Brent C. Wagner: Evaluators are watching everything to determine sportsmanship champions
After eight hours of watching all of the first-round games of the Class C-2 boys state basketball tournament on Thursday, let me say congratulations to those eight communities, because in my opinion you did a good job of supporting your team and didn’t eliminate yourself from contention to win the sportsmanship award.
If you’ve watched enough games at state, you’ve probably had that moment when you got the feeling that in one moment a school’s behavior was so bad that it had just lost the award.
So good job, Sutton, Yutan, Ponca, Bridgeport, BRLD (Bancroft-Rosalie and Lyons Decatur), Howells-Dodge, Centennial and Wakefield.
To learn more about the sportsmanship award and how the process works to determine the winner, I spent the day observing the volunteer evaluators. While it was a small sample size, I left thinking that sportsmanship at high school basketball games was better than I expected. And I felt the same way after watching some Class A and B games Friday.
Most of the Class C-2 schools had really big crowds with students and adults. The gym at Lincoln Northeast was full. I’ll leave the debate on whether the crowds are too big to be playing state tournament games at high schools, or if they need to add one day to the tournament and only play games at the Devaney Sports Center and Pinnacle Bank Arena, to someone else.
And I sympathize with the 20 people who were in line waiting for the women’s restroom. But there is something special about being someplace where so many people want to be there that they ask you to squeeze in closer, so more people can see it, and that’s what they did on Thursday at Lincoln Northeast. Small towns love high school basketball.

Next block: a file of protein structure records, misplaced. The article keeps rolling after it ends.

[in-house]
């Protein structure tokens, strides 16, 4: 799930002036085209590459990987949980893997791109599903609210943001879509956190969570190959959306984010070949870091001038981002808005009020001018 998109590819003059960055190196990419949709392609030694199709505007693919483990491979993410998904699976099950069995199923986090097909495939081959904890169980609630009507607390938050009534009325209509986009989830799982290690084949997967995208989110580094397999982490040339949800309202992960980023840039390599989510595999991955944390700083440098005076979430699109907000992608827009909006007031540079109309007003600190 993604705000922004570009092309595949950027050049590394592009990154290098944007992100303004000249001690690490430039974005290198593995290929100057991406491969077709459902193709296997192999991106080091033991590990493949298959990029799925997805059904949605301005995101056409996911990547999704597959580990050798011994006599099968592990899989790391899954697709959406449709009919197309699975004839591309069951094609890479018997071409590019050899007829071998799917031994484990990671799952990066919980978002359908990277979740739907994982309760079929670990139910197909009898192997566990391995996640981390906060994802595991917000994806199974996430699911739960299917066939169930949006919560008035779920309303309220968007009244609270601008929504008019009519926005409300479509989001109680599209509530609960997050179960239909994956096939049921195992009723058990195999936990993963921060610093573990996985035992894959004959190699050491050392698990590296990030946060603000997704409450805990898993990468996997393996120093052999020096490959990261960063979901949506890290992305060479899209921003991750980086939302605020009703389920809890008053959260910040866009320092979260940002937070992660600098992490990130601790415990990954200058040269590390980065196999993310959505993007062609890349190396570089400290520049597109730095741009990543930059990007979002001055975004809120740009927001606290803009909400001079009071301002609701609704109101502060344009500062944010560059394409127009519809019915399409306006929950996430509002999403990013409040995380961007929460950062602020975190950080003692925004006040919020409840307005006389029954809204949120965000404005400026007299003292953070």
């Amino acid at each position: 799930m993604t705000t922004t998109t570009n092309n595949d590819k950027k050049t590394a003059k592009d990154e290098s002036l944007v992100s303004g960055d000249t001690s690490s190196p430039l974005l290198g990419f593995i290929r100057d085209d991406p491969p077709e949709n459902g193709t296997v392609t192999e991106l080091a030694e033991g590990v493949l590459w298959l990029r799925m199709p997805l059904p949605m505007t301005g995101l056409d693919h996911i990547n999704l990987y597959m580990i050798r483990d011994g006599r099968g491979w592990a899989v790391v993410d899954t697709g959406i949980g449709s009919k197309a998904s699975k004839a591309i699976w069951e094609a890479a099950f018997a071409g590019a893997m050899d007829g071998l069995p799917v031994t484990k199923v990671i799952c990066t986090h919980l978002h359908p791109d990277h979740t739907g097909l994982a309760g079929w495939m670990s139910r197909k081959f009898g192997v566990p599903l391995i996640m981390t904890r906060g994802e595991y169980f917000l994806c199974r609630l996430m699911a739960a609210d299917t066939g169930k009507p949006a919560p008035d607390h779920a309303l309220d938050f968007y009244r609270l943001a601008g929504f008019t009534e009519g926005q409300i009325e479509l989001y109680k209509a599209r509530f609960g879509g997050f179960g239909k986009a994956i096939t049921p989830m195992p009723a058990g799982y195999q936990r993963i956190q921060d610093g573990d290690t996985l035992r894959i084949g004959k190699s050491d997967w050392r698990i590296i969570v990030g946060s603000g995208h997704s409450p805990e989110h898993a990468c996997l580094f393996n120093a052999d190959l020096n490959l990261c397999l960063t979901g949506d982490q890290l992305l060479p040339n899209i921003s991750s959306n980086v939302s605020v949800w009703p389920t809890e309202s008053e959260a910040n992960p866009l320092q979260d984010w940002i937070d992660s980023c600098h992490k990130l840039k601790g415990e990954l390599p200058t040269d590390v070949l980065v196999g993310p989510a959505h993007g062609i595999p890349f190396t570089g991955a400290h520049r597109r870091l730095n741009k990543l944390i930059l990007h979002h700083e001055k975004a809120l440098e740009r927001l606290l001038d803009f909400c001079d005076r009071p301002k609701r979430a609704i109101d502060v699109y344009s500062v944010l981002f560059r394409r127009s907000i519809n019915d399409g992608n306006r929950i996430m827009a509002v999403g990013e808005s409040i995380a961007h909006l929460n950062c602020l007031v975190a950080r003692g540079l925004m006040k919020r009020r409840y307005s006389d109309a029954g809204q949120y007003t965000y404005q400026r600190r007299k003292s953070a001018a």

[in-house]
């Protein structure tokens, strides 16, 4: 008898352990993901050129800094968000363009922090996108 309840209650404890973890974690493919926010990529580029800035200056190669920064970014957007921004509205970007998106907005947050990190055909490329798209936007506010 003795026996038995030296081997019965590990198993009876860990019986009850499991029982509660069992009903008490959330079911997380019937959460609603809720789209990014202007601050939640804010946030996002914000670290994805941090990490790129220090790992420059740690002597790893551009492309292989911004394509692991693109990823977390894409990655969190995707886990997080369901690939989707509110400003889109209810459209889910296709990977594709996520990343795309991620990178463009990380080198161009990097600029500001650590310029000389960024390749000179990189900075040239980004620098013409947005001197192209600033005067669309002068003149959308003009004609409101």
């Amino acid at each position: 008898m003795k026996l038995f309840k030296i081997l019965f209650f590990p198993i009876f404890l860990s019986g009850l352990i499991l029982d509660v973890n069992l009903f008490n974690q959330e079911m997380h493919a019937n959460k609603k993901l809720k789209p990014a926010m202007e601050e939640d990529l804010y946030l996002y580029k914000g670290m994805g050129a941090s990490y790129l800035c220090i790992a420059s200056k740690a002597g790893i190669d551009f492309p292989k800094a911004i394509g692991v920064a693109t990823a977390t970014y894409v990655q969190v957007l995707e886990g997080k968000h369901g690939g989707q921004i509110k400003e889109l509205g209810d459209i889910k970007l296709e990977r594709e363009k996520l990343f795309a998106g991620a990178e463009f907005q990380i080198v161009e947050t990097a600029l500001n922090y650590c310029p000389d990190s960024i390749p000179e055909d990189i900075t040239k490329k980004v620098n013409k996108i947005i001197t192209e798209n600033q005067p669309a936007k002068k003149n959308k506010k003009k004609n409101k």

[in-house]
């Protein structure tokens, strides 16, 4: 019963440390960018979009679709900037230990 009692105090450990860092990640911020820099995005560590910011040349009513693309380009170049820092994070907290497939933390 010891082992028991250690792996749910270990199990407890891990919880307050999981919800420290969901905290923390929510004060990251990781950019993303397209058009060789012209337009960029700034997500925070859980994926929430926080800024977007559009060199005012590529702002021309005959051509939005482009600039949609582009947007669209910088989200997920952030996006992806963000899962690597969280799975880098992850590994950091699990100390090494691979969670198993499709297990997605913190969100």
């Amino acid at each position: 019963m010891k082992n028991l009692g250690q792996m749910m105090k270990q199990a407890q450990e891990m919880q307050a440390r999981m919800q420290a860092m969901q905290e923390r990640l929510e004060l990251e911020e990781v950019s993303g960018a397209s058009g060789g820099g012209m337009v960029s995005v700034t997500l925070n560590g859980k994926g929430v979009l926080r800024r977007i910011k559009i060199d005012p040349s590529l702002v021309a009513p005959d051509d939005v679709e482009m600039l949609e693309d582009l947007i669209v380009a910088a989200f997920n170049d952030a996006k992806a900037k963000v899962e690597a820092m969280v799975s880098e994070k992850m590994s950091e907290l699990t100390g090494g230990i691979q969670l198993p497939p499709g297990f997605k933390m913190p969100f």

Many of the student sections had a theme — Howells-Dodge’s was Christmas — and there wasn’t an extreme amount of yelling or pointing at the game officials.
What I learned is that there is a very specific and structured system used to determine the sportsmanship award, and the evaluators are very focused on their work.
Most years there are three evaluators for each class, and they watch all eight games played in the class over three days. Most of them are current or former school administrators or teachers.
The evaluators for Class C-2 this week are Jack Tarr, the athletic director at Malcolm; Damen Kugel, the principal at Bruning-Davenport; and Ray Godtel, a retired coach who lives in Lincoln. Tarr even kept judging one year after he tripped on the bleachers at the state games and broke a bone in his leg.
The Nebraska Coaches Association is usually looking for more evaluators to help.
During each game the judges split up and observe from a different part of the crowd. They can award points to schools just for having a band, cheerleaders and mascot. Some of the schools didn’t bring a band or cheerleaders.
“See how much the bands add to the atmosphere. I love it,” Tarr said.
They listen for both positive and negative cheers. They like when students are creative.
During halftime the evaluators discuss what they saw, and that’s good because they each keep their own score for each school. Only one judge had been in a spot to observe that fans in one student section had turned their backs on the opponent during introductions.
And for a negative cheer, you can get deducted points for the same cheer several times, so they compare notes.
After the game each evaluator uses a form to come up with a total score for each school.
There is also a small part of the total score determined by the host site, for things that the evaluators may not see. At the girls tournament a fan chased after a game official in a hallway, and that’s a deduction. Some schools aren’t respectful to the ticket staff.
Fans rushing the court after the game brings automatic elimination, and that happened one year to the school moments away from being the winner. Another school lost the award on the last day when a student made an obscene gesture to a camera on live TV.
The points are not cumulative, but an average for how many days a team plays in the tournament. And teams do get some points for advancing in the tournament, knowing that the intensity picks up each day.
“I think there are some states that do this but it’s more of, this school kind of looked good,” said Darin Boysen, who helps run the award for the Nebraska Coaches Association. “This is systematic, intentional, there is a scoring process. The math has to come out.”